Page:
Immersed in Christ: May 14, 2020
Feast of Saint Matthias, Apostle
The Responsorial (Psalm 113) applies to Matthias: “The Lord will give him a seat with the leaders of his people.”
The selection of Matthias to replace Judas in Acts 1:15-17, 20-26 shows that bishops are not “successors” to the Twelve Apostles. Although “the phrase is too well attested to be rejected now,” if it is “used without care for the finer distinctions it may distort the truth.”
The apostles could never have a successor in that function of witness which was at the heart of their calling (Acts 2:32; 3:15; 4:20-33; 8:25; 10:39-42; 13:31). They are those who bear witness to the fact that the risen Lord is the Jesus in whose company they had lived (Acts 1:21-22). That is why to have been with Jesus during his life and after his death [as Matthias was] remained a qualification essential in anyone who was to be included in the group of the [twelve] apostles and to take part in the first mission, that of bearing witness (Acts 1:1-3; 10:41).... This is why the twelve are forever, once and for all... the Church’s foundation. No one could follow them in this function of witness.
The bishops are not “successors” but “vicars” of the Twelve; that is, someone who “acts in place of” another. As vicars, what the bishops “succeed” to is “the “function of shepherding and teaching in order to guard the churches founded on the power of [the apostles’] witness.” And this function is a daunting one! Bishops need all the help and encouragement we can give them. 1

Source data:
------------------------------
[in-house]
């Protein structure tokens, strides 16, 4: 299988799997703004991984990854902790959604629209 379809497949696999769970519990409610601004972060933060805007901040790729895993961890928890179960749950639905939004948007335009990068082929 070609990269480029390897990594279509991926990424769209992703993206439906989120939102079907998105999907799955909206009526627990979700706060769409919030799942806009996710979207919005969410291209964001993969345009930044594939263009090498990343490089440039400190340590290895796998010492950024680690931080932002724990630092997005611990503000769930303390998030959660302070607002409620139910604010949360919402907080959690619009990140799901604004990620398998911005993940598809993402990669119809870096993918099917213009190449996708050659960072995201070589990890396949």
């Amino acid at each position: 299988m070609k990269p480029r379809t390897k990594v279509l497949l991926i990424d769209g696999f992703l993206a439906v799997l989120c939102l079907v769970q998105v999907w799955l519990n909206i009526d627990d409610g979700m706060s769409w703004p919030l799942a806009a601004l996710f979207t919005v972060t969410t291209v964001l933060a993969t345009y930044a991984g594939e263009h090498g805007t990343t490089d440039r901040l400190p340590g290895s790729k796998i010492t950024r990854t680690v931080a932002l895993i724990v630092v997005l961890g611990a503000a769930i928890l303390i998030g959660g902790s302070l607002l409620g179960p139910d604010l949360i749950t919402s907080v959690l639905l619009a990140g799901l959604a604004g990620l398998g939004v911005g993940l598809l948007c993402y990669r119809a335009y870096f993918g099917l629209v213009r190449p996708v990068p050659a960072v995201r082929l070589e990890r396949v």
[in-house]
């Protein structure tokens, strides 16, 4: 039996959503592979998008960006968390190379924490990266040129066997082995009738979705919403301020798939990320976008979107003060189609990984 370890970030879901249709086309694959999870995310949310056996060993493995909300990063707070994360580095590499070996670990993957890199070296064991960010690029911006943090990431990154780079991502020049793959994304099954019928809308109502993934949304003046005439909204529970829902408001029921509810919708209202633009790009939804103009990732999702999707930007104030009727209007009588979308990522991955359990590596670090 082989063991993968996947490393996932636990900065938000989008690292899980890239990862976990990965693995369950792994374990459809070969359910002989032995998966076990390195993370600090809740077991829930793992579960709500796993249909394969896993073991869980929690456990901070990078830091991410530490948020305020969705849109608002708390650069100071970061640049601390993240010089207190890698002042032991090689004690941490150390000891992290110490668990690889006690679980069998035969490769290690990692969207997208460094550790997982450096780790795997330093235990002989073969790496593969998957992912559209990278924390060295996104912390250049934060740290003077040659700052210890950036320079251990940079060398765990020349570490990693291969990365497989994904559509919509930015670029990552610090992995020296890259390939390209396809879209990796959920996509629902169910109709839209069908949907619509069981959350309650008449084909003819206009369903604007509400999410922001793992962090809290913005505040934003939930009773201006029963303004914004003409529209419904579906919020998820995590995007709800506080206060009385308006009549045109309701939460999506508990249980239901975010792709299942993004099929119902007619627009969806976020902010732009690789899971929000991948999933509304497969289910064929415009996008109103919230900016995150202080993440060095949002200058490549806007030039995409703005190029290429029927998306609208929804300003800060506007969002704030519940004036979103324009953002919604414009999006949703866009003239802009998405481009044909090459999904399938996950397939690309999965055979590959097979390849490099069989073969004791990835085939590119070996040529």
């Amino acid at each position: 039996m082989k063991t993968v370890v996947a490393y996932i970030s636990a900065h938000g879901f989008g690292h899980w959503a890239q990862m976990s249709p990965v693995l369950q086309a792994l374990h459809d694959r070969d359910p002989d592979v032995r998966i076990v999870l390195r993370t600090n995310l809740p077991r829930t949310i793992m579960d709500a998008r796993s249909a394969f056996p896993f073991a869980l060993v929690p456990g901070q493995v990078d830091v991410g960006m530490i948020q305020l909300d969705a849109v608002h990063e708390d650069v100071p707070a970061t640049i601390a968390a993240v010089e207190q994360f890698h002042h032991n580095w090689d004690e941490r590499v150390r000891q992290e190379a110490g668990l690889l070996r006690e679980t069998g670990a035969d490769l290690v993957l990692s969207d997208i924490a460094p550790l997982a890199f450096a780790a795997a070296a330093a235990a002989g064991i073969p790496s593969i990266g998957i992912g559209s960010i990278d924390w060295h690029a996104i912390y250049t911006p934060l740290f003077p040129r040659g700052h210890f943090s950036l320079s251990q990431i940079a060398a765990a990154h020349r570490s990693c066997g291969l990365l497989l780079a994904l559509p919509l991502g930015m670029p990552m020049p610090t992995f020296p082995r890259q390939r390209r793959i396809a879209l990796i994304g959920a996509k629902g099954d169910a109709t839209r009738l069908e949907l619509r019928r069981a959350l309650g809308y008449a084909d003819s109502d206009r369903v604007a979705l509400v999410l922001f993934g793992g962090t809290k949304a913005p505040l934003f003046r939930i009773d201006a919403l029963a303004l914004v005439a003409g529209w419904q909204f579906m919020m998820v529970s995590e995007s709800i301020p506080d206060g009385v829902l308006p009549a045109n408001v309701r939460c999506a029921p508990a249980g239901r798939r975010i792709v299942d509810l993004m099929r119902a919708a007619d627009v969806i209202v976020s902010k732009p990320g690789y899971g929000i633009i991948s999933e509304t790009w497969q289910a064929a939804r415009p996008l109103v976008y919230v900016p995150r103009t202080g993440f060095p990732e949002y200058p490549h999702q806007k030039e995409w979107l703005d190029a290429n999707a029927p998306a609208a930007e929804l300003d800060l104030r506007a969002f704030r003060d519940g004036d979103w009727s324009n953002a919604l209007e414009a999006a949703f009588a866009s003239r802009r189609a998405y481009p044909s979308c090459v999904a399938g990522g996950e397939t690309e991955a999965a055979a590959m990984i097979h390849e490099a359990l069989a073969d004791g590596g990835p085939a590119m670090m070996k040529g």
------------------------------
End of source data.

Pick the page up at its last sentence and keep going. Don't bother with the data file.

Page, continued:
Over the centuries the popes have appropriated to themselves some of the powers that properly belong to the heads of the local churches; for example, the right to decide whom to ordain as priests and how to train them. The bishops must provide “enough priests capable of properly caring for the people of God,” but from a pool severely restricted by papal preferences. Other Vatican preferences limit the bishops’ authority as “the governors... and guardians of the entire liturgical life in the church committed to them.” More radically, the popes have made all bishops papal appointees, having taken away the local churches’ power to select their own bishops that “for the first thousand years of Church history” was “clearly recognized.... It was only in 1884 that the papacy claimed the right to name bishops throughout the world.” 2
For perspective, we read John 15:9-17: Jesus says the Church should “keep his commandments” as he kept his Father’s: not as “slaves” but as “friends” who “know what their master is about” and “live in his love.” His commandment is, “Love one another as I have loved you.” Bishops and pastors should govern as “friends,” sharing their intentions, motives and decisions transparently with the flock in “mutual trust. 3 Christ wants us to live in such a way that our “joy may be complete” and we will “bear fruit.” These are the signs of a healthy Church. They are goals that as prophets we must work for.
Initiative: Be faithful to the word and Spirit of God. Judge everything by them.
1 J.M.R. Tillard, O.P., The Bishop of Rome, pp. 93-96. For the impossible load placed on bishops, see Vatican II. “Decree on Bishops in the Church,” ch. 2, nos. 12-18. 2 Loc. cit. nos. 15, 22. T. Rausch, Catholicism in the Third Millenium, Liturgical Press, 2003, pp. 218-19. 3 Vatican II, Bishops,” no. 16.